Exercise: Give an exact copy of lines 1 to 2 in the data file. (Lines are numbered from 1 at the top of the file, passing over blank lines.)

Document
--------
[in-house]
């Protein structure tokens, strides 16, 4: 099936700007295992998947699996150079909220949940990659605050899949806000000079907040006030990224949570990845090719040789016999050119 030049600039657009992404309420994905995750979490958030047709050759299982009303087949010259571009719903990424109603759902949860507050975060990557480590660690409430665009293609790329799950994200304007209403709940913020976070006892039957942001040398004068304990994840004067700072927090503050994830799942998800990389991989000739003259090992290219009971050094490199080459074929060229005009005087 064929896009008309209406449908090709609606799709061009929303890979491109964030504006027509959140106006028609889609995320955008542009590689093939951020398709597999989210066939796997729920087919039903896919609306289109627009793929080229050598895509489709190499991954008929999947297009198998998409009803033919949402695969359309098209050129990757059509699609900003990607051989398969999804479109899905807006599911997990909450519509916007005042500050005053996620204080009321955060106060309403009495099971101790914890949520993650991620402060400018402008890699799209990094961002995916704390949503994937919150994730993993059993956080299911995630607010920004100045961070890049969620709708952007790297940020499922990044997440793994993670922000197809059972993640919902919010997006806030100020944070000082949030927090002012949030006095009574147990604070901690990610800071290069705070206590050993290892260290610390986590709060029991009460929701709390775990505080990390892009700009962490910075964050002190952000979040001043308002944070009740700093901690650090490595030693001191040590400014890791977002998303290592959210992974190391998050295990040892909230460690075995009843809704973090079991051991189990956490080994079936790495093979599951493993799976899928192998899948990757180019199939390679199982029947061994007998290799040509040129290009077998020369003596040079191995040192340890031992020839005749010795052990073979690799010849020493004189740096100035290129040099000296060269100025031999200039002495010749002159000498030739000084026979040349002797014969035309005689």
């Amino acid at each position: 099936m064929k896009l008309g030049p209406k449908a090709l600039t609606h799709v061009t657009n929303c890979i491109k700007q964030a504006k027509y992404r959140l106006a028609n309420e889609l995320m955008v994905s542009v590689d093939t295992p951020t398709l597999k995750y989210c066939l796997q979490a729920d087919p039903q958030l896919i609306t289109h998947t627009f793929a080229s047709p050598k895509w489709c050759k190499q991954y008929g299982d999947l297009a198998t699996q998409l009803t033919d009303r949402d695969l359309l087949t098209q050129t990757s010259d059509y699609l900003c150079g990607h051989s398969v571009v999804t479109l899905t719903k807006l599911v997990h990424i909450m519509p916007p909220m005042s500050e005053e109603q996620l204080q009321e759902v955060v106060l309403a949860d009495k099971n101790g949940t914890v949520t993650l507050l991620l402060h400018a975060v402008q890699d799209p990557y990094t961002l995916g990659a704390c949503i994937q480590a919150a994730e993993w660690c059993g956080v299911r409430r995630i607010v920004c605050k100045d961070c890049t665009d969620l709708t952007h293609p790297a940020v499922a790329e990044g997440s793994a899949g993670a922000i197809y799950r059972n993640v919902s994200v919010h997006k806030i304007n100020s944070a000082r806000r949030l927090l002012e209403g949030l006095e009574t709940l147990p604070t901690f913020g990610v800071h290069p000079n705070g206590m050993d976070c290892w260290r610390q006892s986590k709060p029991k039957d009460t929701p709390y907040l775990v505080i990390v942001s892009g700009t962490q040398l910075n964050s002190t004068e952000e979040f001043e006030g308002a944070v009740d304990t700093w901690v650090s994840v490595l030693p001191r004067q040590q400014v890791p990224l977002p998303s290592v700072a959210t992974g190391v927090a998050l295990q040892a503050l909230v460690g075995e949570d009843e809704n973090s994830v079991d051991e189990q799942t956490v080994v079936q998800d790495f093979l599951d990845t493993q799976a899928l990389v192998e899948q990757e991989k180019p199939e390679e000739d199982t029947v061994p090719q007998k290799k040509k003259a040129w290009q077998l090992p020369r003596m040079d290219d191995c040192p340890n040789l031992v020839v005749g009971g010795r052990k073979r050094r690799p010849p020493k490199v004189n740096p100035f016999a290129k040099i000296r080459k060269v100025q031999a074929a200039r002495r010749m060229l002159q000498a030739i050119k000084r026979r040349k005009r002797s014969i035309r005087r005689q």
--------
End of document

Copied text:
[in-house]
């Protein structure tokens, strides 16, 4: 099936700007295992998947699996150079909220949940990659605050899949806000000079907040006030990224949570990845090719040789016999050119 030049600039657009992404309420994905995750979490958030047709050759299982009303087949010259571009719903990424109603759902949860507050975060990557480590660690409430665009293609790329799950994200304007209403709940913020976070006892039957942001040398004068304990994840004067700072927090503050994830799942998800990389991989000739003259090992290219009971050094490199080459074929060229005009005087 064929896009008309209406449908090709609606799709061009929303890979491109964030504006027509959140106006028609889609995320955008542009590689093939951020398709597999989210066939796997729920087919039903896919609306289109627009793929080229050598895509489709190499991954008929999947297009198998998409009803033919949402695969359309098209050129990757059509699609900003990607051989398969999804479109899905807006599911997990909450519509916007005042500050005053996620204080009321955060106060309403009495099971101790914890949520993650991620402060400018402008890699799209990094961002995916704390949503994937919150994730993993059993956080299911995630607010920004100045961070890049969620709708952007790297940020499922990044997440793994993670922000197809059972993640919902919010997006806030100020944070000082949030927090002012949030006095009574147990604070901690990610800071290069705070206590050993290892260290610390986590709060029991009460929701709390775990505080990390892009700009962490910075964050002190952000979040001043308002944070009740700093901690650090490595030693001191040590400014890791977002998303290592959210992974190391998050295990040892909230460690075995009843809704973090079991051991189990956490080994079936790495093979599951493993799976899928192998899948990757180019199939390679199982029947061994007998290799040509040129290009077998020369003596040079191995040192340890031992020839005749010795052990073979690799010849020493004189740096100035290129040099000296060269100025031999200039002495010749002159000498030739000084026979040349002797014969035309005689």